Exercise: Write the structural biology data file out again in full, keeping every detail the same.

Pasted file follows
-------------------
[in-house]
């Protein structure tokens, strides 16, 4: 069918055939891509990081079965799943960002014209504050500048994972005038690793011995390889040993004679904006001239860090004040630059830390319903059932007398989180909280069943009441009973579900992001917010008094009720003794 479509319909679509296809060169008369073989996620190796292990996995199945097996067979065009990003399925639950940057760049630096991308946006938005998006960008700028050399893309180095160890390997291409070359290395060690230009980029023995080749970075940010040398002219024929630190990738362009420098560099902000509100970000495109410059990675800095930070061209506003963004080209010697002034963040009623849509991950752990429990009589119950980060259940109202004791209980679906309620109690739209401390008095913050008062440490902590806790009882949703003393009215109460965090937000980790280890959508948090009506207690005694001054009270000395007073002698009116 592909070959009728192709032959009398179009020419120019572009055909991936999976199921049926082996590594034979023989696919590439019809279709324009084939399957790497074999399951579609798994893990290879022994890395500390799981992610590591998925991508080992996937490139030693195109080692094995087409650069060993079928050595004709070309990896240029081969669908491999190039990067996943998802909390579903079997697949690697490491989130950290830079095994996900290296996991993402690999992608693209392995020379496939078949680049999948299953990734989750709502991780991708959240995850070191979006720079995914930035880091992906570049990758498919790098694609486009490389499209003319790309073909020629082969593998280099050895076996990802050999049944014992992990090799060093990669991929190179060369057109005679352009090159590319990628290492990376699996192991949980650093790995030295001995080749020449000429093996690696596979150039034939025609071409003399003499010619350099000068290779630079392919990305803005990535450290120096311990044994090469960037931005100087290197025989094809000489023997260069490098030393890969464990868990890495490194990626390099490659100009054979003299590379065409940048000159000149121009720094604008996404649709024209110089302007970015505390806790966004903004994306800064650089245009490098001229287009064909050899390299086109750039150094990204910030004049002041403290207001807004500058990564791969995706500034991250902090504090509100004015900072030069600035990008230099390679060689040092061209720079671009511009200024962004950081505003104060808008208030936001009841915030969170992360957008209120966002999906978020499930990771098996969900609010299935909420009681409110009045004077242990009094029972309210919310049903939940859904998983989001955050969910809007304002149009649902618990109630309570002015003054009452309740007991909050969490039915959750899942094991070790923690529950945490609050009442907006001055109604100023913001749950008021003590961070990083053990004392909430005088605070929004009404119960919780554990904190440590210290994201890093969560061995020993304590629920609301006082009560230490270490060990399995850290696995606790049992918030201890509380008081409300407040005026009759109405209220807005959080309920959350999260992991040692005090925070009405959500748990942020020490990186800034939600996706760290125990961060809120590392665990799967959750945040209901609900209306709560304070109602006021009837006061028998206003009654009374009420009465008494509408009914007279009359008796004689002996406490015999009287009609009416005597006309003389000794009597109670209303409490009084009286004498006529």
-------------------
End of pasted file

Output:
[in-house]
């Protein structure tokens, strides 16, 4: 069918055939891509990081079965799943960002014209504050500048994972005038690793011995390889040993004679904006001239860090004040630059830390319903059932007398989180909280069943009441009973579900992001917010008094009720003794 479509319909679509296809060169008369073989996620190796292990996995199945097996067979065009990003399925639950940057760049630096991308946006938005998006960008700028050399893309180095160890390997291409070359290395060690230009980029023995080749970075940010040398002219024929630190990738362009420098560099902000509100970000495109410059990675800095930070061209506003963004080209010697002034963040009623849509991950752990429990009589119950980060259940109202004791209980679906309620109690739209401390008095913050008062440490902590806790009882949703003393009215109460965090937000980790280890959508948090009506207690005694001054009270000395007073002698009116 592909070959009728192709032959009398179009020419120019572009055909991936999976199921049926082996590594034979023989696919590439019809279709324009084939399957790497074999399951579609798994893990290879022994890395500390799981992610590591998925991508080992996937490139030693195109080692094995087409650069060993079928050595004709070309990896240029081969669908491999190039990067996943998802909390579903079997697949690697490491989130950290830079095994996900290296996991993402690999992608693209392995020379496939078949680049999948299953990734989750709502991780991708959240995850070191979006720079995914930035880091992906570049990758498919790098694609486009490389499209003319790309073909020629082969593998280099050895076996990802050999049944014992992990090799060093990669991929190179060369057109005679352009090159590319990628290492990376699996192991949980650093790995030295001995080749020449000429093996690696596979150039034939025609071409003399003499010619350099000068290779630079392919990305803005990535450290120096311990044994090469960037931005100087290197025989094809000489023997260069490098030393890969464990868990890495490194990626390099490659100009054979003299590379065409940048000159000149121009720094604008996404649709024209110089302007970015505390806790966004903004994306800064650089245009490098001229287009064909050899390299086109750039150094990204910030004049002041403290207001807004500058990564791969995706500034991250902090504090509100004015900072030069600035990008230099390679060689040092061209720079671009511009200024962004950081505003104060808008208030936001009841915030969170992360957008209120966002999906978020499930990771098996969900609010299935909420009681409110009045004077242990009094029972309210919310049903939940859904998983989001955050969910809007304002149009649902618990109630309570002015003054009452309740007991909050969490039915959750899942094991070790923690529950945490609050009442907006001055109604100023913001749950008021003590961070990083053990004392909430005088605070929004009404119960919780554990904190440590210290994201890093969560061995020993304590629920609301006082009560230490270490060990399995850290696995606790049992918030201890509380008081409300407040005026009759109405209220807005959080309920959350999260992991040692005090925070009405959500748990942020020490990186800034939600996706760290125990961060809120590392665990799967959750945040209901609900209306709560304070109602006021009837006061028998206003009654009374009420009465008494509408009914007279009359008796004689002996406490015999009287009609009416005597006309003389000794009597109670209303409490009084009286004498006529």